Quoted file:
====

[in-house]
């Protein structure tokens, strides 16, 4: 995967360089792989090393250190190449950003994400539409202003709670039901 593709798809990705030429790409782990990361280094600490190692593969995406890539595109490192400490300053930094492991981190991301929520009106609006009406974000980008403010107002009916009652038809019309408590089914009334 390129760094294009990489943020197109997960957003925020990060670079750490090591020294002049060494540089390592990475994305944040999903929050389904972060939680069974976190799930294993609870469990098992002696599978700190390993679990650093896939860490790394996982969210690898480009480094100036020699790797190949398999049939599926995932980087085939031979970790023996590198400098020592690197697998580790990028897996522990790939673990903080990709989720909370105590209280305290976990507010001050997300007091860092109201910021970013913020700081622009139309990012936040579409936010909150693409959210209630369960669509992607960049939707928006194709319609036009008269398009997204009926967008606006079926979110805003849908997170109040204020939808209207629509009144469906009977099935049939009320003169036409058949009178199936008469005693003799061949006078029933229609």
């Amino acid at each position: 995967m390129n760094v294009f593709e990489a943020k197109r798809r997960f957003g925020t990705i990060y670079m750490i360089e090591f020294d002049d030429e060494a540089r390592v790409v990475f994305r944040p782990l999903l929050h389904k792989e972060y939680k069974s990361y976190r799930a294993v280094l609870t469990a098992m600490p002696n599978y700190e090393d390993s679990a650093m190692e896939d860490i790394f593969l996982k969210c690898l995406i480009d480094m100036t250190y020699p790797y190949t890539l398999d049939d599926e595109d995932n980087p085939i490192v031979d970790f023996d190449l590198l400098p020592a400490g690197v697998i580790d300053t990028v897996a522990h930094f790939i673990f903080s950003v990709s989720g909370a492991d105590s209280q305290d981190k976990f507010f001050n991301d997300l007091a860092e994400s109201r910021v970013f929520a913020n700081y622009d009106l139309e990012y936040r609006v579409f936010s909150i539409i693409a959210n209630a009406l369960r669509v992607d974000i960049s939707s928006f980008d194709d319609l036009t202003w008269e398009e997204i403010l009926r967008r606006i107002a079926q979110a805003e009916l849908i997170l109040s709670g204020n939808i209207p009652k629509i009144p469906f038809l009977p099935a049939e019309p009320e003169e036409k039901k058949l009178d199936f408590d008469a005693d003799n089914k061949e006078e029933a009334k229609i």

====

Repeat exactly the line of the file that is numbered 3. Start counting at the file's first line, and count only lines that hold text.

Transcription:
């Amino acid at each position: 995967m390129n760094v294009f593709e990489a943020k197109r798809r997960f957003g925020t990705i990060y670079m750490i360089e090591f020294d002049d030429e060494a540089r390592v790409v990475f994305r944040p782990l999903l929050h389904k792989e972060y939680k069974s990361y976190r799930a294993v280094l609870t469990a098992m600490p002696n599978y700190e090393d390993s679990a650093m190692e896939d860490i790394f593969l996982k969210c690898l995406i480009d480094m100036t250190y020699p790797y190949t890539l398999d049939d599926e595109d995932n980087p085939i490192v031979d970790f023996d190449l590198l400098p020592a400490g690197v697998i580790d300053t990028v897996a522990h930094f790939i673990f903080s950003v990709s989720g909370a492991d105590s209280q305290d981190k976990f507010f001050n991301d997300l007091a860092e994400s109201r910021v970013f929520a913020n700081y622009d009106l139309e990012y936040r609006v579409f936010s909150i539409i693409a959210n209630a009406l369960r669509v992607d974000i960049s939707s928006f980008d194709d319609l036009t202003w008269e398009e997204i403010l009926r967008r606006i107002a079926q979110a805003e009916l849908i997170l109040s709670g204020n939808i209207p009652k629509i009144p469906f038809l009977p099935a049939e019309p009320e003169e036409k039901k058949l009178d199936f408590d008469a005693d003799n089914k061949e006078e029933a009334k229609i």